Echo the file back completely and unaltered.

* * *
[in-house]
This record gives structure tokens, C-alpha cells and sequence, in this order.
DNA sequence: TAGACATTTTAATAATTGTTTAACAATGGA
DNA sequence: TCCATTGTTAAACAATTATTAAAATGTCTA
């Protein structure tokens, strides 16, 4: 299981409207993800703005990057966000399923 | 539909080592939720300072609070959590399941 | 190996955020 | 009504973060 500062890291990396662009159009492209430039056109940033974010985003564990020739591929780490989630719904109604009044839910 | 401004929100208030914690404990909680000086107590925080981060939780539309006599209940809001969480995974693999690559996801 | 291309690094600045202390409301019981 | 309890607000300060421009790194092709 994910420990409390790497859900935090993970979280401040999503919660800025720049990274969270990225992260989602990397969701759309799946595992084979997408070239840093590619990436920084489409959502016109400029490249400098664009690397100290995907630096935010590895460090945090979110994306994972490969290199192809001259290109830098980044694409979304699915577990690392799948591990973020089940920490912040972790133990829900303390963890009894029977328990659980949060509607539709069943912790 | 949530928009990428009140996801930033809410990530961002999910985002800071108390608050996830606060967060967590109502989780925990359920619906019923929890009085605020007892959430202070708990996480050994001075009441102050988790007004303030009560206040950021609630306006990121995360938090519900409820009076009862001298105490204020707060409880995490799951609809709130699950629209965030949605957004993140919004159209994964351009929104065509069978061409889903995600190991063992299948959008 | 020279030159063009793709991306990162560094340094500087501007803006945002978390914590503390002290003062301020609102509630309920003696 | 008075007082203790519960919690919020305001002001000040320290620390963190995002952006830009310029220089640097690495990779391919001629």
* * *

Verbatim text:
[in-house]
This record gives structure tokens, C-alpha cells and sequence, in this order.
DNA sequence: TAGACATTTTAATAATTGTTTAACAATGGA
DNA sequence: TCCATTGTTAAACAATTATTAAAATGTCTA
């Protein structure tokens, strides 16, 4: 299981409207993800703005990057966000399923 | 539909080592939720300072609070959590399941 | 190996955020 | 009504973060 500062890291990396662009159009492209430039056109940033974010985003564990020739591929780490989630719904109604009044839910 | 401004929100208030914690404990909680000086107590925080981060939780539309006599209940809001969480995974693999690559996801 | 291309690094600045202390409301019981 | 309890607000300060421009790194092709 994910420990409390790497859900935090993970979280401040999503919660800025720049990274969270990225992260989602990397969701759309799946595992084979997408070239840093590619990436920084489409959502016109400029490249400098664009690397100290995907630096935010590895460090945090979110994306994972490969290199192809001259290109830098980044694409979304699915577990690392799948591990973020089940920490912040972790133990829900303390963890009894029977328990659980949060509607539709069943912790 | 949530928009990428009140996801930033809410990530961002999910985002800071108390608050996830606060967060967590109502989780925990359920619906019923929890009085605020007892959430202070708990996480050994001075009441102050988790007004303030009560206040950021609630306006990121995360938090519900409820009076009862001298105490204020707060409880995490799951609809709130699950629209965030949605957004993140919004159209994964351009929104065509069978061409889903995600190991063992299948959008 | 020279030159063009793709991306990162560094340094500087501007803006945002978390914590503390002290003062301020609102509630309920003696 | 008075007082203790519960919690919020305001002001000040320290620390963190995002952006830009310029220089640097690495990779391919001629």